I kind of like the Narrow Streets proposal. It's crackpot mad science that will never happen in a million years, but I like it.

      • Jered says:

        OK, thanks. I agree with most of that -- and I get that your concern isn't condos, but rather "luxury" condos.

        I'm not sure that I trust the city to build affordable housing, but I certainly believe the city should create massive incentives for affordable housing to exist, and work to eliminate the infinity of regulatory obstacles to such projects. Sadly, I have very low expectations on any of that ever occurring.

        I'm in Boston, and we have a smaller version of the same problem. I strongly believe that the way out of a housing crisis is to build a fuck-ton of housing fairly rapidly. People who ask just for rent control are playing the "I got mine, you get stuffed" game that I find so vile.

        I was recently visiting a friend in Shanghai, which is currently a city of 24 to 34 million, depending on how you count. Anecdata sucks, but he told me you can get a 1 bedroom apartment on public transit for under $1k/month, and if you're willing to split an apartment you can manage even more cheaply... because there are cookie-cutter enormous skyscrapers interspersed with all the luxury developments. They're not particularly attractive, and I'm sure they're not luxury, but they let people who want (or need) to live in the city do so.

        I imagine that bare-bones housing is also less likely to be used as an investment vehicle or a pied-a-terre, but that's purely speculation on my part.

        I don't know how Shanghai got there and there's probably some skull-crushing top-down despair, but we could use some of that going on in our big cities.

        • jwz says:

          That description of rent control is Libertarian propaganda. Rent control is a brake: it slows down the economic cycle from the speed at which The Market would choose to churn things, forcing short-term investments to be longer-term investments instead. The idea behind this is the belief that the interests of society are often not best served by an economic system that values this quarter's return to the absolute exclusion of everything else. Cut-throat capitalism certainly has its success stories, but urban planning tends not to be one of them.

          Not that rent control is always the right lever to wield, or that it's always implemented properly, but if the only alternative is letting builders throw up shitboxes that they immediately flip to people who won't live there but just need a piece of real estate in which to park their money...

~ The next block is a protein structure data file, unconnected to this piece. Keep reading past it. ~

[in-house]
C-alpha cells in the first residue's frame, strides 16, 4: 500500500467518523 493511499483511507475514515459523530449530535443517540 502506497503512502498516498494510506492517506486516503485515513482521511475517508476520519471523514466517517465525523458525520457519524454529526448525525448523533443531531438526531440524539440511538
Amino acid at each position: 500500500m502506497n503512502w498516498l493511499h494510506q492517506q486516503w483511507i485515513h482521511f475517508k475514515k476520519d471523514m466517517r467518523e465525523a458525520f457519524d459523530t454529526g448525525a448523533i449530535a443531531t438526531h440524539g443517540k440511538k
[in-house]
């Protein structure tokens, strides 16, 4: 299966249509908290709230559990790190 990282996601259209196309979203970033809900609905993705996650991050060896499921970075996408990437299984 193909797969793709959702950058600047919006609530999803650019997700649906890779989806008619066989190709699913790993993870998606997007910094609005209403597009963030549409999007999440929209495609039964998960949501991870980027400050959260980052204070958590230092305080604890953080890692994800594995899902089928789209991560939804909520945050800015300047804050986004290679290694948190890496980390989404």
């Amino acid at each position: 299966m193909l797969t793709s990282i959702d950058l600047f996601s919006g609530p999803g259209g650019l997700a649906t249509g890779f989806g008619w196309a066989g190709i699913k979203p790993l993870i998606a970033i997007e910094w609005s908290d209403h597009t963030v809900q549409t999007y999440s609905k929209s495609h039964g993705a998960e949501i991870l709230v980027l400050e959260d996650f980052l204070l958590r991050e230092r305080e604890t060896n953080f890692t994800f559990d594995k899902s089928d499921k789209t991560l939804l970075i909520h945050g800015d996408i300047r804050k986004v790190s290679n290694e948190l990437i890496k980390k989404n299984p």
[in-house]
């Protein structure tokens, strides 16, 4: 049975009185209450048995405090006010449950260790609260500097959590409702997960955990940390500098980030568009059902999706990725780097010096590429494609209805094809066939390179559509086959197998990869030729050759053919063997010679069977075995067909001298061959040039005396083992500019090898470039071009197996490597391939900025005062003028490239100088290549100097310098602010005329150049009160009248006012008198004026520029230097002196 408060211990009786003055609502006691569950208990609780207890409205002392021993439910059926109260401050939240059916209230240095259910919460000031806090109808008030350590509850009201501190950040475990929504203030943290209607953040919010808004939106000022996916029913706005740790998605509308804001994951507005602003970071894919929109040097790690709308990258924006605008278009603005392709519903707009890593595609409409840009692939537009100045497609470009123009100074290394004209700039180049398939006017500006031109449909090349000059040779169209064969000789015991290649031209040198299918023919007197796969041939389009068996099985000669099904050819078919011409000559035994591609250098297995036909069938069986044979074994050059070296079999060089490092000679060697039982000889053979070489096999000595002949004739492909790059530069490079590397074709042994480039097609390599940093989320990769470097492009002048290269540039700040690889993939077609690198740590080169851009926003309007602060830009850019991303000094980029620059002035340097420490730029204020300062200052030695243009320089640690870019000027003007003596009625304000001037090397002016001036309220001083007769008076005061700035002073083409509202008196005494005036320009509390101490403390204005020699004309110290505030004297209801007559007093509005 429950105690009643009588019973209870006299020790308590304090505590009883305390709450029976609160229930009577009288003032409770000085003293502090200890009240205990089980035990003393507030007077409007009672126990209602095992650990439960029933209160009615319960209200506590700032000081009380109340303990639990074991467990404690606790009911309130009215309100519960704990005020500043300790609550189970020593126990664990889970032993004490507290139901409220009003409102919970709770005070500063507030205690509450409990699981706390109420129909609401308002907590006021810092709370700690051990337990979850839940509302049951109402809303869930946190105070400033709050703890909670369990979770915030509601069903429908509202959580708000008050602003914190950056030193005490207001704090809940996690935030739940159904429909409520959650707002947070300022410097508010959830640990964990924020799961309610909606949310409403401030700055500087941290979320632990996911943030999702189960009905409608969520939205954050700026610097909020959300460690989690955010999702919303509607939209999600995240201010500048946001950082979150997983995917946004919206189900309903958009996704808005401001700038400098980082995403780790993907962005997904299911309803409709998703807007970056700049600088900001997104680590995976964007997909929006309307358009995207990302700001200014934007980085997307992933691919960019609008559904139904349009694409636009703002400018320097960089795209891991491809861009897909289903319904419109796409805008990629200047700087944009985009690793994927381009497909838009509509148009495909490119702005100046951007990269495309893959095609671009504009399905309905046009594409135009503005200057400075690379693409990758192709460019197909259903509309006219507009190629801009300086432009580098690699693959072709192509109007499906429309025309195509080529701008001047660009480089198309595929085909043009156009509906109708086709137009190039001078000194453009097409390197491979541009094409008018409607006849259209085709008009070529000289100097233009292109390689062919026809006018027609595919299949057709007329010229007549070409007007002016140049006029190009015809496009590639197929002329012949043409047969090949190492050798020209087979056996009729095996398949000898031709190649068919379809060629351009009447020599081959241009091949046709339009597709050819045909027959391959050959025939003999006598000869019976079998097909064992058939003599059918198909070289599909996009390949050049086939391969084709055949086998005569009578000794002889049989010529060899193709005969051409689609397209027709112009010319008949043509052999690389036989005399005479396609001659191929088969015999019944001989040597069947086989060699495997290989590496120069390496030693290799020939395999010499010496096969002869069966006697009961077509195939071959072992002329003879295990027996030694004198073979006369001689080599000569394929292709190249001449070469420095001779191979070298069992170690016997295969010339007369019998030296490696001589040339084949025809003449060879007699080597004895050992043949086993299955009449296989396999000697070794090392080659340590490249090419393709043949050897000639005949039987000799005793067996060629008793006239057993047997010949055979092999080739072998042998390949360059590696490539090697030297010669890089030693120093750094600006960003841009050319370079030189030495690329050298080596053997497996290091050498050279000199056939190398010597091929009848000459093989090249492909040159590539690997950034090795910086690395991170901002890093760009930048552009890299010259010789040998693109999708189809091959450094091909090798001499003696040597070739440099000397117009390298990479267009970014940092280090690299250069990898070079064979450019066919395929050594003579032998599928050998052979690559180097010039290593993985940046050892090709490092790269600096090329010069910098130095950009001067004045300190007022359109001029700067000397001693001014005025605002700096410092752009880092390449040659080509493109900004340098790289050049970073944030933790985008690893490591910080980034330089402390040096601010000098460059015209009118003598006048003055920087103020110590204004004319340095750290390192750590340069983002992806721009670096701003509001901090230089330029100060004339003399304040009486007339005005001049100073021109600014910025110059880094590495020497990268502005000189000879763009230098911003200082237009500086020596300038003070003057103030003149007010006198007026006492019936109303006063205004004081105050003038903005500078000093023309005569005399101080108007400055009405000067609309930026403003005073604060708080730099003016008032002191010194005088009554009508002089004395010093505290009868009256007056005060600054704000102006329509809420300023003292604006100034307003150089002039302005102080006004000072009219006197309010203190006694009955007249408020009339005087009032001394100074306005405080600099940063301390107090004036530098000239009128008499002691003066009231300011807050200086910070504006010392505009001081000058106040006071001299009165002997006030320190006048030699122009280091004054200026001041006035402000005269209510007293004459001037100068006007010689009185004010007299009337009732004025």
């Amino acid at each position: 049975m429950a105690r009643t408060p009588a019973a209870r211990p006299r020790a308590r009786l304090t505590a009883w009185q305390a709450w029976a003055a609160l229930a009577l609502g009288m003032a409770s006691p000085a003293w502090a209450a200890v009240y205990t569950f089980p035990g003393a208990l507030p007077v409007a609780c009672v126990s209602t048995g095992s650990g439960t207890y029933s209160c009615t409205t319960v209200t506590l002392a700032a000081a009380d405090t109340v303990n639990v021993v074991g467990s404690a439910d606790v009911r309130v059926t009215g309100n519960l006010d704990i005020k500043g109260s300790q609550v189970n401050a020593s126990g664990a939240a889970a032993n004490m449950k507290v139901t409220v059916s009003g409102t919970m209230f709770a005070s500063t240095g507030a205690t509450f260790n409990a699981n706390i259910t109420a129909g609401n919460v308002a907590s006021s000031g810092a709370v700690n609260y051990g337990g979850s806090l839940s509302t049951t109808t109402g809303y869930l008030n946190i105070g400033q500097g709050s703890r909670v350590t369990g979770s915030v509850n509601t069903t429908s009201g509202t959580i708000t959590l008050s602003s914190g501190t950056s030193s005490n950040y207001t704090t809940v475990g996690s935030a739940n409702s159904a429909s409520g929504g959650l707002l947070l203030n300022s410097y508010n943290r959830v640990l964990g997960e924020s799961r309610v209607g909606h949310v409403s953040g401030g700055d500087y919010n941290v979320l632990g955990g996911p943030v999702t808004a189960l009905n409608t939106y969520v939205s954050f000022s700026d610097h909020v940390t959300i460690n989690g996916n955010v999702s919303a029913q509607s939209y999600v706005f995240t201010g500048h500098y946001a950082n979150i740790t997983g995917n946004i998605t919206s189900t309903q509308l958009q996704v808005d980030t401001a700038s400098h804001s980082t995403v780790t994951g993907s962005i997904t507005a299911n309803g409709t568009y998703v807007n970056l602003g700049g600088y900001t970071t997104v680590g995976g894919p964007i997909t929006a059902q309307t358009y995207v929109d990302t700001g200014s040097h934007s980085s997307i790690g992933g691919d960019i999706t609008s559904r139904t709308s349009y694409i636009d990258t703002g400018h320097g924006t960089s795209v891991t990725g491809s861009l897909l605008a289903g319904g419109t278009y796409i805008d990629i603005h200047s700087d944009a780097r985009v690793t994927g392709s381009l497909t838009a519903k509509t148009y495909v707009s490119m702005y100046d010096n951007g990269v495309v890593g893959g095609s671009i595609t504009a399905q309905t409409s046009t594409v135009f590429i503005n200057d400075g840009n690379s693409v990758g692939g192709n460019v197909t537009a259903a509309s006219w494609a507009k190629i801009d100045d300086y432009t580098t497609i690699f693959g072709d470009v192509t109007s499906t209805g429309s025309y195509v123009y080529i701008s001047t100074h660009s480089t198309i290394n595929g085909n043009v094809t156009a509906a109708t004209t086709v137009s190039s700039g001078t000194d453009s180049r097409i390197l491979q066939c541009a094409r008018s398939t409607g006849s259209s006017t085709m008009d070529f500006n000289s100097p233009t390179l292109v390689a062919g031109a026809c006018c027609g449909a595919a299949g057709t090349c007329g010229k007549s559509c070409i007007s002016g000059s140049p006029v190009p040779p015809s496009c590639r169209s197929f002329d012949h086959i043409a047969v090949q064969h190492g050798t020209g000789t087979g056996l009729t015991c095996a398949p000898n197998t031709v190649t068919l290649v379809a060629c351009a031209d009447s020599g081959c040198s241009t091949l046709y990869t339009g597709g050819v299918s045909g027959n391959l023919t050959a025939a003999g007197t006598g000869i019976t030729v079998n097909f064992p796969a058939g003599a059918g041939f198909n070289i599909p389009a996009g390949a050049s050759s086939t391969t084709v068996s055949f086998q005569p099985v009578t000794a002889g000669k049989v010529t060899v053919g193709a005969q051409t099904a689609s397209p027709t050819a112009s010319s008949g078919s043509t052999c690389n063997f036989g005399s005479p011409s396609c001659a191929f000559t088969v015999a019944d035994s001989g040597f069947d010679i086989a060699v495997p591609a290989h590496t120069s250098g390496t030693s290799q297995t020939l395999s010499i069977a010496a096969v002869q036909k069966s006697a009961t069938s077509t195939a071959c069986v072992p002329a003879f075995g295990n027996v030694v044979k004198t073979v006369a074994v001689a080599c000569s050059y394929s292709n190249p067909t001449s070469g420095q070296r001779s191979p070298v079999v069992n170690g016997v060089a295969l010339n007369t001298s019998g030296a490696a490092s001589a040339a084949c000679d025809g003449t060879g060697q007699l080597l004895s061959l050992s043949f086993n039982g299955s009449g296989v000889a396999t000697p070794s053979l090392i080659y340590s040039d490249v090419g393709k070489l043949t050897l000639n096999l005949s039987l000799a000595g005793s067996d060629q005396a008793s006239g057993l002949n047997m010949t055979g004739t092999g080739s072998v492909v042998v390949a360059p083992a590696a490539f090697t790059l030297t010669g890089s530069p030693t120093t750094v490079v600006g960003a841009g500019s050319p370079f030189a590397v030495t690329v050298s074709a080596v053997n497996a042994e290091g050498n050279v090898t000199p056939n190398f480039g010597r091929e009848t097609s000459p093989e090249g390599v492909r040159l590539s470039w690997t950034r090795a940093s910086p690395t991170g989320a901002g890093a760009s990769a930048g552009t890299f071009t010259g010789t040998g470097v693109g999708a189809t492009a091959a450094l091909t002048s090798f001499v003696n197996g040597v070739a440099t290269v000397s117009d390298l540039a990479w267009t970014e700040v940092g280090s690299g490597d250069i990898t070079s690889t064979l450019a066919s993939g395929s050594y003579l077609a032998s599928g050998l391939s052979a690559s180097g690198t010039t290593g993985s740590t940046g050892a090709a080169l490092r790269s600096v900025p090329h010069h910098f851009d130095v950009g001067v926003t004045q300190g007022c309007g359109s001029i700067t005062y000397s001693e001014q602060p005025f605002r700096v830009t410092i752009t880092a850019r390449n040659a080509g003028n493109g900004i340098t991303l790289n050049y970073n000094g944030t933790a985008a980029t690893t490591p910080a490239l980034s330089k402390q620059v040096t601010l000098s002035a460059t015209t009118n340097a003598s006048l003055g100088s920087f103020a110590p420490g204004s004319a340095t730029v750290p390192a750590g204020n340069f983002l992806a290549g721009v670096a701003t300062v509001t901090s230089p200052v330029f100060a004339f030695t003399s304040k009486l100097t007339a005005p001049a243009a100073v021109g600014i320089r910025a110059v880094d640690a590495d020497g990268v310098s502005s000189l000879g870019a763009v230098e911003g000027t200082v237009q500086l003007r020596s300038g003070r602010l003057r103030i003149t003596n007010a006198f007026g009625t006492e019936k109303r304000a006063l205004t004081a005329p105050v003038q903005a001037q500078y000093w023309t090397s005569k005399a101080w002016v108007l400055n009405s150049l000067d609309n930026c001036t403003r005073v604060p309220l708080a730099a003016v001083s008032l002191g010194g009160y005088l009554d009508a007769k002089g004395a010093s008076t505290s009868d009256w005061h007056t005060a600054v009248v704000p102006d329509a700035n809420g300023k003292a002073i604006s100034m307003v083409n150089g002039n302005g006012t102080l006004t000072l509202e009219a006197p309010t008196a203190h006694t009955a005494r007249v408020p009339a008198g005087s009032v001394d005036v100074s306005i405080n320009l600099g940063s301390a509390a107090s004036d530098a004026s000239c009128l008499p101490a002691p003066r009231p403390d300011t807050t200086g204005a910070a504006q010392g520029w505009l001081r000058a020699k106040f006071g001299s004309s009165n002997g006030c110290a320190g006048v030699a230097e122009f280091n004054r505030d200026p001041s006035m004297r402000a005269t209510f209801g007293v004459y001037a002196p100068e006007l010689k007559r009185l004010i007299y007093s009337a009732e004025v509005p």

• ix says:

            I'm all for some rent control, but if it's chronically behind market rates you do get what the GP describes. The issue here is not the rents, the issue is the lack of housing being built.

  4. Meeks Baker says:

    man. this era in architecture is going to be looked back on with sneers and pointing and laughing.

  5. 1.1 million so everyone can watch you sit on your sofa and scratch your balls.

  6. Ducksauz says:

    Up here in Seattle, we have the same problem with ground floor retail. They generally sit vacant until some well funded, usually national or regional chain moves in. The owners of these building would rather let the space sit vacant rather than take a chance on someone starting a new business. All the quirky retail exists in older buildings where the landlords seem to be significantly less risk averse.

    • James says:

      The specific risks to which you refer stem from labor force lack of access to universal health care, sufficient public education, and an unemployment safety net capable of supporting life. Also, do you know your banks' actuaries, and have you talked to them about this?

    • nooj says:

      Ground-floor retail fills up here. In downtown, it's instantly full of upscale clotheries, restaurants, and bars. And double parking. Can't forget that.

      Further out, the lots will stay empty for a while--longer the further away you get from downtown--but they eventually fill up. It helps if there's one really successful business for a few years. Corner bars do the best, of course. The empty lots in the middle tend to host fad gyms for a lease, then empty out again while you barely noticed.

      In the mean time, there's a lot of turnover, but then there's a lot of turnover everywhere. There's always some new spot trying to get its fifteen minutes of fame.